Even as a slight chill picked up under a gloomy sky outside of the University of Maryland’s McKeldin Library Wednesday afternoon, a group of graduate students stood gathered around a folding table that was covered in a brightly colored table cloth.
Lively music thrummed from behind them as they chatted with passersby, describing the fraught situation facing graduate student workers at the University of California, Santa Cruz. Earlier this month, administrators fired over 70 teaching assistants for failing to turn in their students’ fall quarter grades as part of a drawn-out strike over a requested cost of living adjustment.
In a letter to campus last month, UCSC’s interim provost defended the action, writing that the students had failed to “meet their contractual obligations.”
“[W]e cannot again jeopardize our undergraduates’ education or put them in a position where they may not have the teaching resources they need to succeed throughout the spring quarter,” wrote Lori Kletzer, the interim campus provost and executive vice chancellor.
The struggle that prompted graduate assistants at Santa Cruz to mobilize — a gap between their paychecks and the rent they pay — also ensnares graduate student workers at this university, the group told students and faculty who stopped to talk.
That’s what they were up to that afternoon, said Cara Snyder, a post-doctoral student at the school’s Latin American Studies Center: educating the campus community on a labor movement that’s spreading across the country.
“This is a national problem, clearly,” she said. “Graduate students are being exploited everywhere, and it’s not okay. And a lot of them are standing up and saying it’s not okay.”
Currently, the minimum stipend afforded to graduate students with 9 ½-month assistantships is about half the salary MIT’s Living Wage Calculator lists for a single adult in Prince George’s County.
And, since unionizing is prohibited for graduate student workers in Maryland and graduate assistants at this university don’t have contracts with their supervisors, they instead engage with administrators over workplace issues in a process called “meet-and-confer” — which only results in non-binding agreements.
While these discussions have produced some victories for graduate students — including increases to the minimum stipend and the creation of a grievance policy — the group charged with leading them has found them less than fruitful.
These issues, and others, are why graduate student workers at this university are pushing for collective bargaining rights, fiercely supporting two bills that are currently making their way through the state legislature. It’s not the first time such legislation is coming before lawmakers — over the past two decades, representatives have heard 14 bills that would legalize unionization for graduate assistants. Most never made it out of committee.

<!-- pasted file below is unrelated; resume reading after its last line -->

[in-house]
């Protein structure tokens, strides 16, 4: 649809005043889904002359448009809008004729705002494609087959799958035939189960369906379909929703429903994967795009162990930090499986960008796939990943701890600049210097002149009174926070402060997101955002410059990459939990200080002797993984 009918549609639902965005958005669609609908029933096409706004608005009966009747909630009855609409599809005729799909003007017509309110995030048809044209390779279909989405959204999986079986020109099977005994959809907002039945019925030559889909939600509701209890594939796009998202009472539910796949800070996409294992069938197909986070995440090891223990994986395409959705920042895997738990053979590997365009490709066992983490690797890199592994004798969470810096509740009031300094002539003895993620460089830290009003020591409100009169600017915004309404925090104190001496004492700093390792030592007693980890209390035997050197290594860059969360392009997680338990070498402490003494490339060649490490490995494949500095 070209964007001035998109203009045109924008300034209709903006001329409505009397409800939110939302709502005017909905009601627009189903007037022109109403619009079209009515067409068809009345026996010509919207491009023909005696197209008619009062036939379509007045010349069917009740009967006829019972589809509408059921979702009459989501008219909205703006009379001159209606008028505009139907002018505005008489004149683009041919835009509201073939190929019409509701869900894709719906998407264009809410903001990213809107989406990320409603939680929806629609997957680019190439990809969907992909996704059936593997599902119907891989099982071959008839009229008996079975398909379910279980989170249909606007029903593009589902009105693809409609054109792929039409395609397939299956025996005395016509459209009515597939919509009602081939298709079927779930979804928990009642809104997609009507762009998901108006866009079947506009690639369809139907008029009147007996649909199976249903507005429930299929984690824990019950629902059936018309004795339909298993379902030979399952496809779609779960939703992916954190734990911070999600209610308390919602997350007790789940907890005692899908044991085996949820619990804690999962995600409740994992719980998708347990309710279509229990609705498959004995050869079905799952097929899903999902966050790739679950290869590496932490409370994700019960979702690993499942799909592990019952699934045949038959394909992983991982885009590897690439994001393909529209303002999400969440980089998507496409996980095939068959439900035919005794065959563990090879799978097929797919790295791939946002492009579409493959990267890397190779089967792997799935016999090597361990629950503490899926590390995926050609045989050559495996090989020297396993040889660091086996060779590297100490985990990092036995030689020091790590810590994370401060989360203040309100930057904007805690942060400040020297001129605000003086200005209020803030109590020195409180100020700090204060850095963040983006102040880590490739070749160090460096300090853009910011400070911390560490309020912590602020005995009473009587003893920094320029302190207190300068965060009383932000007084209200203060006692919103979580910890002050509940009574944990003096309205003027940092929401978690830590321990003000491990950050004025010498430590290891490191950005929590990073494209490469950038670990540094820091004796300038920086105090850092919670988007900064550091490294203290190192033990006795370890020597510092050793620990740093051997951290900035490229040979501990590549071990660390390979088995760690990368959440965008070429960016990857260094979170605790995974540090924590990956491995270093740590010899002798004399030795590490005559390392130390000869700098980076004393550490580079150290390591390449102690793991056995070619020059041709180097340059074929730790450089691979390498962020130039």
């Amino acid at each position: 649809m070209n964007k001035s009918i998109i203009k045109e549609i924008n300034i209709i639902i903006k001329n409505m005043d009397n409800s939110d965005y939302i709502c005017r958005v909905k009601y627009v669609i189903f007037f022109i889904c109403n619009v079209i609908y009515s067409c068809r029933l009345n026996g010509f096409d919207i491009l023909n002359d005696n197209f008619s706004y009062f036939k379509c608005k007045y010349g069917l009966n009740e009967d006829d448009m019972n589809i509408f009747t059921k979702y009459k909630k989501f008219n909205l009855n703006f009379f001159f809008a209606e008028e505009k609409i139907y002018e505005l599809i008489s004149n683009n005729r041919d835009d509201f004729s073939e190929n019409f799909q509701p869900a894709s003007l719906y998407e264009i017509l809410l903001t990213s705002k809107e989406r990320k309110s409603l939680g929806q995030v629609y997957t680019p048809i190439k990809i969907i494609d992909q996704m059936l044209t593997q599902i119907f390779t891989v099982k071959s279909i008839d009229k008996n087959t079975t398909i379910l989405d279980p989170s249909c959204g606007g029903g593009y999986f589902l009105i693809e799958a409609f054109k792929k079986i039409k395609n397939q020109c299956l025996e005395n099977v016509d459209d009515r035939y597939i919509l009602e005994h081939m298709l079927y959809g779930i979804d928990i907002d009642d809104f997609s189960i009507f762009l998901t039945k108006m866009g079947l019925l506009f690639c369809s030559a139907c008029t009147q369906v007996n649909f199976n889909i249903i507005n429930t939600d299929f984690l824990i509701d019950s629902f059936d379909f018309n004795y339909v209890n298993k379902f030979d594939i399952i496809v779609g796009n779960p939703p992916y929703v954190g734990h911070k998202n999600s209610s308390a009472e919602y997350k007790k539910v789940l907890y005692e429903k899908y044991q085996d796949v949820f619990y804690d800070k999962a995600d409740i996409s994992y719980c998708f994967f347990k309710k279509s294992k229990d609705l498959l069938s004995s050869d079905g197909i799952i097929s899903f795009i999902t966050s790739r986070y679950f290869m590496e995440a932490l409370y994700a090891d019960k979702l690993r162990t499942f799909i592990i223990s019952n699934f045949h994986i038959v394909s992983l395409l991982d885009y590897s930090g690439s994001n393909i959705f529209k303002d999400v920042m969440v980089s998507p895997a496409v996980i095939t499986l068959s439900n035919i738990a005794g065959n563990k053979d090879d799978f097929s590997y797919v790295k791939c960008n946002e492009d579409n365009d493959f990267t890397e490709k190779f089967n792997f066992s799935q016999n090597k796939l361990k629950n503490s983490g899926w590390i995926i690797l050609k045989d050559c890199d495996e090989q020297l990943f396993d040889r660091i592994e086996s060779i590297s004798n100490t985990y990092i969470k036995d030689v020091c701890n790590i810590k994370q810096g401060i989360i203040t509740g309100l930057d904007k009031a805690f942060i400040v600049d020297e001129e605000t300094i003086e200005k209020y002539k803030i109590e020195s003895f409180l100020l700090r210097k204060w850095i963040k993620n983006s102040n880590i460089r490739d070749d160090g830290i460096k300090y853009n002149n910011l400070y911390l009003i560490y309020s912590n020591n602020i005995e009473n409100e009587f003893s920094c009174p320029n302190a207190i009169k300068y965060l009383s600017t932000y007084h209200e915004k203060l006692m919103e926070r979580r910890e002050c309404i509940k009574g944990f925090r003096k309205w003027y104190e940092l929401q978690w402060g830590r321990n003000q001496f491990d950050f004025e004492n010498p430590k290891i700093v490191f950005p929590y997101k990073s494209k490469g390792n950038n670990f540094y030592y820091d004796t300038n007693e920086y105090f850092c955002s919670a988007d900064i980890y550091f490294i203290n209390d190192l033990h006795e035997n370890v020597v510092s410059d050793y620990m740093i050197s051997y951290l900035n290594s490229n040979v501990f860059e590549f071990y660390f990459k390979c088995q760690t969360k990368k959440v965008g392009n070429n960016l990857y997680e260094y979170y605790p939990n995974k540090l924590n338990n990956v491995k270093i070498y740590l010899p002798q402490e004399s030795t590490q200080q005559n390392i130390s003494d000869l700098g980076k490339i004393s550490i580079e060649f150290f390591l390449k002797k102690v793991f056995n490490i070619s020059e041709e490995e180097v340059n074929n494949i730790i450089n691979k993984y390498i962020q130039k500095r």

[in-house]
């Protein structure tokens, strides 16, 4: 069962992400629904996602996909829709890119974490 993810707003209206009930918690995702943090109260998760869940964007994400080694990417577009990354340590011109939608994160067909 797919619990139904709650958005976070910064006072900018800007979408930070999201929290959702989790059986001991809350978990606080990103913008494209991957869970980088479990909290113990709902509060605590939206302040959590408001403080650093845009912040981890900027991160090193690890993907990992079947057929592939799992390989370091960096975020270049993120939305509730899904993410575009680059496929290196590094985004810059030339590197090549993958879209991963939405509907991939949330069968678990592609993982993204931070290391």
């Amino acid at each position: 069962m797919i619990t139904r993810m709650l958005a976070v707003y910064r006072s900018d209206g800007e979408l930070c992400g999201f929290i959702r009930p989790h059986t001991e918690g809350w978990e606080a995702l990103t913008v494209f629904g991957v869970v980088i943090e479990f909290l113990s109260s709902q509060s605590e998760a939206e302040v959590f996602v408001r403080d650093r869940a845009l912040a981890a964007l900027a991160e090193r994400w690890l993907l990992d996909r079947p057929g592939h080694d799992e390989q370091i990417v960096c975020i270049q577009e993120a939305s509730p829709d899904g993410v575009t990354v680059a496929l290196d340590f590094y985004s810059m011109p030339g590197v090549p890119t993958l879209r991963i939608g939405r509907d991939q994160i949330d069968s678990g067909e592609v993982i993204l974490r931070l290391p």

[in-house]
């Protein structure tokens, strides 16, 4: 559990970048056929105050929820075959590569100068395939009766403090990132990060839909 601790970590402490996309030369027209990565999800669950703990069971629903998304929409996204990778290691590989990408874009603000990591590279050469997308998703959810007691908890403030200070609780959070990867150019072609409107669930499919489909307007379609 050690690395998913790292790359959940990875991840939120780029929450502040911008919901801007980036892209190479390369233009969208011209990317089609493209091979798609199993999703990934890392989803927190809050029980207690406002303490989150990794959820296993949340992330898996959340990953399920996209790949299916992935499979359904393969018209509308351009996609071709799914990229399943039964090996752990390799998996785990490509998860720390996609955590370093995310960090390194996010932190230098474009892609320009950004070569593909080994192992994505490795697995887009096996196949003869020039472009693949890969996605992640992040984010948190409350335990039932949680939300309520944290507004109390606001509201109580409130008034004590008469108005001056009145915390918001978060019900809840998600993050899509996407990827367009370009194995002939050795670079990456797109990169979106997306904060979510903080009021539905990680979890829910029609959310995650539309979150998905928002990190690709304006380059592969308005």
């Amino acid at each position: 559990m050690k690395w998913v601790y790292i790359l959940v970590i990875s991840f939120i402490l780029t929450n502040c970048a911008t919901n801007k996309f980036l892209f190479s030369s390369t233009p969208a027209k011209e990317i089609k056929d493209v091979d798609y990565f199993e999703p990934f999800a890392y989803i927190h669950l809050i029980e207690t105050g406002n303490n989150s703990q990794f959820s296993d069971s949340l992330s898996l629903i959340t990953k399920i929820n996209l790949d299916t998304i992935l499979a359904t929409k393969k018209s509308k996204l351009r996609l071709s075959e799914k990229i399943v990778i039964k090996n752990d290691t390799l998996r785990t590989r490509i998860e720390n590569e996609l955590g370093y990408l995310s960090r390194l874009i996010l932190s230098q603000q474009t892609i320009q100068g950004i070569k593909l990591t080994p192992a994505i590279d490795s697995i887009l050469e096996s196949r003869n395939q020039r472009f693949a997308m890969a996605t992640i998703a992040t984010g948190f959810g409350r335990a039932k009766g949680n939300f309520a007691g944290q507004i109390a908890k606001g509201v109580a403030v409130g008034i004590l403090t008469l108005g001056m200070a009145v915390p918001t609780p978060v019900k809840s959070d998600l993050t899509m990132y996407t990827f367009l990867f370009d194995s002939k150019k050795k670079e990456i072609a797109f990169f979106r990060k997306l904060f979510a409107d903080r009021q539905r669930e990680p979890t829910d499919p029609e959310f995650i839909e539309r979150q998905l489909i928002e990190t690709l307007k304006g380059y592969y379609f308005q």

The university’s graduate school and the University System of Maryland stand firm in their opposition to the proposed legislation. Graduate school Dean Steve Fetter and a system representative made the trip to Annapolis to testify against both the Senate and the House bill, arguing that the meet-and-confer process already provides a sufficient avenue through which administrators can address graduate student concerns.
Fetter has also raised concerns that should graduate student workers unionize and win stipend increases, and state funding to the university doesn’t increase in kind, departments could have to provide fewer assistantships.
At the bill’s Senate hearing, though, Senate Finance Committee chair Delores Kelley challenged Fetter and the system representative with pointed questions. Still, she expressed doubt that the bill would make it out of committee that year — remarks that surprised activists, especially because the senator had signed on to the bill as a co-sponsor.
They haven’t lost hope, though. On Wednesday, the graduate students gathered outside of McKeldin encouraged people to call up Kelley’s office to tell her staffers why the bill is important to them.
“We’re trying to galvanize support to kind of demonstrate to her that there’s kind of a collective will for this bill — we need it, we want it and we don’t want to wait any longer,” said American studies doctoral student Adelaida Shelley.
Students also welcomed passersby to visit the GoFundMe page created to support the striking graduate employees in Santa Cruz. As of Wednesday night the fundraiser had raised $270,000 — just $30,000 away from its goal.
Students estimated that about 25 people gave Kelley’s office a call in the hour they were posted by the mall.
Jonathan Brower, a history doctoral student, was one of them. He’s been a graduate student at this university for eight years, and has been involved in fighting for collective bargaining rights since the beginning.
Although Brower is currently being supported by a fellowship, he’s previously worked as a teaching assistant in the history department. Since coming to this university, Brower said he’s faced financial difficulties — both when he was living off of an assistantship stipend, and living off of fellowship funding now. He’s had to borrow from friends and make other sacrifices to make ends meet, he said.
If graduate employees could unionize, he said, they’d gain leverage over administrators and be able to negotiate for higher stipends.
“Some graduate students work two jobs to survive. Then that impacts our own progress toward degree, and it creates this vicious cycle,” he said. “So, if we were paid more, then we wouldn’t have to do all this extra stuff and we could make progress toward a degree and get out of here.”